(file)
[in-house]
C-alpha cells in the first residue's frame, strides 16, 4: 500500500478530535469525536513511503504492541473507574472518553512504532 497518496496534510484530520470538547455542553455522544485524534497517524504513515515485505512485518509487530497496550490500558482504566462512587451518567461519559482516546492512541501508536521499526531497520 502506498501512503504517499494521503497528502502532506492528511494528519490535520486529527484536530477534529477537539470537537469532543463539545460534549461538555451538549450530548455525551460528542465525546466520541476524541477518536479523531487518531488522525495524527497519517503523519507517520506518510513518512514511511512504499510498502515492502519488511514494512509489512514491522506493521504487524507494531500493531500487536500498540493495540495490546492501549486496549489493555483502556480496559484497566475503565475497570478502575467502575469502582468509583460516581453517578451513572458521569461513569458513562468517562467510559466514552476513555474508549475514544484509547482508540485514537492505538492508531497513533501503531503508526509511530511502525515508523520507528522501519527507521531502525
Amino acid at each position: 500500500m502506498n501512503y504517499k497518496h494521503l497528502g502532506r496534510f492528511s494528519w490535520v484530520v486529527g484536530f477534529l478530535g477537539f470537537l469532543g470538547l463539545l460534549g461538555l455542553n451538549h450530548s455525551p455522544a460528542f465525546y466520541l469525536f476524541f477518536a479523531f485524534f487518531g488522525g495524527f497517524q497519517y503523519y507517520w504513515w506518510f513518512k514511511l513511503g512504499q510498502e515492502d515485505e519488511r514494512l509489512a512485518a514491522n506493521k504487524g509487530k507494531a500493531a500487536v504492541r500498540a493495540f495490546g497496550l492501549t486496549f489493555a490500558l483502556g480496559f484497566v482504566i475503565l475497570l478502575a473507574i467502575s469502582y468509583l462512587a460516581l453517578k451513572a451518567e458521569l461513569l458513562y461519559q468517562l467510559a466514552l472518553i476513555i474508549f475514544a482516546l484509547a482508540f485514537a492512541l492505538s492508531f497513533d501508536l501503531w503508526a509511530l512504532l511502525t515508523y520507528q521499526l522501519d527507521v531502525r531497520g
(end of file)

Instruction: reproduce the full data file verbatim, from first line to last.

[in-house]
C-alpha cells in the first residue's frame, strides 16, 4: 500500500478530535469525536513511503504492541473507574472518553512504532 497518496496534510484530520470538547455542553455522544485524534497517524504513515515485505512485518509487530497496550490500558482504566462512587451518567461519559482516546492512541501508536521499526531497520 502506498501512503504517499494521503497528502502532506492528511494528519490535520486529527484536530477534529477537539470537537469532543463539545460534549461538555451538549450530548455525551460528542465525546466520541476524541477518536479523531487518531488522525495524527497519517503523519507517520506518510513518512514511511512504499510498502515492502519488511514494512509489512514491522506493521504487524507494531500493531500487536500498540493495540495490546492501549486496549489493555483502556480496559484497566475503565475497570478502575467502575469502582468509583460516581453517578451513572458521569461513569458513562468517562467510559466514552476513555474508549475514544484509547482508540485514537492505538492508531497513533501503531503508526509511530511502525515508523520507528522501519527507521531502525
Amino acid at each position: 500500500m502506498n501512503y504517499k497518496h494521503l497528502g502532506r496534510f492528511s494528519w490535520v484530520v486529527g484536530f477534529l478530535g477537539f470537537l469532543g470538547l463539545l460534549g461538555l455542553n451538549h450530548s455525551p455522544a460528542f465525546y466520541l469525536f476524541f477518536a479523531f485524534f487518531g488522525g495524527f497517524q497519517y503523519y507517520w504513515w506518510f513518512k514511511l513511503g512504499q510498502e515492502d515485505e519488511r514494512l509489512a512485518a514491522n506493521k504487524g509487530k507494531a500493531a500487536v504492541r500498540a493495540f495490546g497496550l492501549t486496549f489493555a490500558l483502556g480496559f484497566v482504566i475503565l475497570l478502575a473507574i467502575s469502582y468509583l462512587a460516581l453517578k451513572a451518567e458521569l461513569l458513562y461519559q468517562l467510559a466514552l472518553i476513555i474508549f475514544a482516546l484509547a482508540f485514537a492512541l492505538s492508531f497513533d501508536l501503531w503508526a509511530l512504532l511502525t515508523y520507528q521499526l522501519d527507521v531502525r531497520g